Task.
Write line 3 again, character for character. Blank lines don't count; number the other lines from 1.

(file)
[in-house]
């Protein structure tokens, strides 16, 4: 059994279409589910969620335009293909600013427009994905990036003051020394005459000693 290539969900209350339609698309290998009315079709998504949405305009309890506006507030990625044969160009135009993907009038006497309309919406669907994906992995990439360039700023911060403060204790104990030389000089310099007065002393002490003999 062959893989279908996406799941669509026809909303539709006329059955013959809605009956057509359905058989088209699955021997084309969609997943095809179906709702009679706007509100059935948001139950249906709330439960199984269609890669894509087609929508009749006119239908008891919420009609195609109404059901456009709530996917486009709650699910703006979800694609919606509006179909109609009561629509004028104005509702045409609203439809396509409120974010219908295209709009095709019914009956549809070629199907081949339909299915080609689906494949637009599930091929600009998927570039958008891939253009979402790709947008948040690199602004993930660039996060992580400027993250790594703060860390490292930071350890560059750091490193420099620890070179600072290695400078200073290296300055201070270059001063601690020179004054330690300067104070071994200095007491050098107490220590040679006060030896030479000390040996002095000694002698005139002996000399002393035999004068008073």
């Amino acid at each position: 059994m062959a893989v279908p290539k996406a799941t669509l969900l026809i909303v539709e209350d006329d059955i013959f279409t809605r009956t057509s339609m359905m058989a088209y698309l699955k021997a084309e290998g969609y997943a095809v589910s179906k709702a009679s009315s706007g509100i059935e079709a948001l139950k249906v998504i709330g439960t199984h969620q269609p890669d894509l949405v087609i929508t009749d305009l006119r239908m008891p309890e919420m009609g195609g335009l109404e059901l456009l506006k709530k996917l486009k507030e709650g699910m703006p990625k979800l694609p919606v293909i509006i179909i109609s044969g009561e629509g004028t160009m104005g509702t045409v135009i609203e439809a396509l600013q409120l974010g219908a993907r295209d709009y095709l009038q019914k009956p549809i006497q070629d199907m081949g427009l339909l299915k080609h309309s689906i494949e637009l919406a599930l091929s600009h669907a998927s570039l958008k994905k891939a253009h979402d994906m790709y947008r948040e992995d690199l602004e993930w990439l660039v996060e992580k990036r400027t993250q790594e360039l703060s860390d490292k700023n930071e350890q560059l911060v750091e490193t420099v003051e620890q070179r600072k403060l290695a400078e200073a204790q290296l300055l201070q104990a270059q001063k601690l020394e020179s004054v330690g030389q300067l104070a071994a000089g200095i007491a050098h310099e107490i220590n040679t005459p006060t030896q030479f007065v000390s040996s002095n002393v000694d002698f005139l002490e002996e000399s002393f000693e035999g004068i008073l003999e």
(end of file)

């Amino acid at each position: 059994m062959a893989v279908p290539k996406a799941t669509l969900l026809i909303v539709e209350d006329d059955i013959f279409t809605r009956t057509s339609m359905m058989a088209y698309l699955k021997a084309e290998g969609y997943a095809v589910s179906k709702a009679s009315s706007g509100i059935e079709a948001l139950k249906v998504i709330g439960t199984h969620q269609p890669d894509l949405v087609i929508t009749d305009l006119r239908m008891p309890e919420m009609g195609g335009l109404e059901l456009l506006k709530k996917l486009k507030e709650g699910m703006p990625k979800l694609p919606v293909i509006i179909i109609s044969g009561e629509g004028t160009m104005g509702t045409v135009i609203e439809a396509l600013q409120l974010g219908a993907r295209d709009y095709l009038q019914k009956p549809i006497q070629d199907m081949g427009l339909l299915k080609h309309s689906i494949e637009l919406a599930l091929s600009h669907a998927s570039l958008k994905k891939a253009h979402d994906m790709y947008r948040e992995d690199l602004e993930w990439l660039v996060e992580k990036r400027t993250q790594e360039l703060s860390d490292k700023n930071e350890q560059l911060v750091e490193t420099v003051e620890q070179r600072k403060l290695a400078e200073a204790q290296l300055l201070q104990a270059q001063k601690l020394e020179s004054v330690g030389q300067l104070a071994a000089g200095i007491a050098h310099e107490i220590n040679t005459p006060t030896q030479f007065v000390s040996s002095n002393v000694d002698f005139l002490e002996e000399s002393f000693e035999g004068i008073l003999e």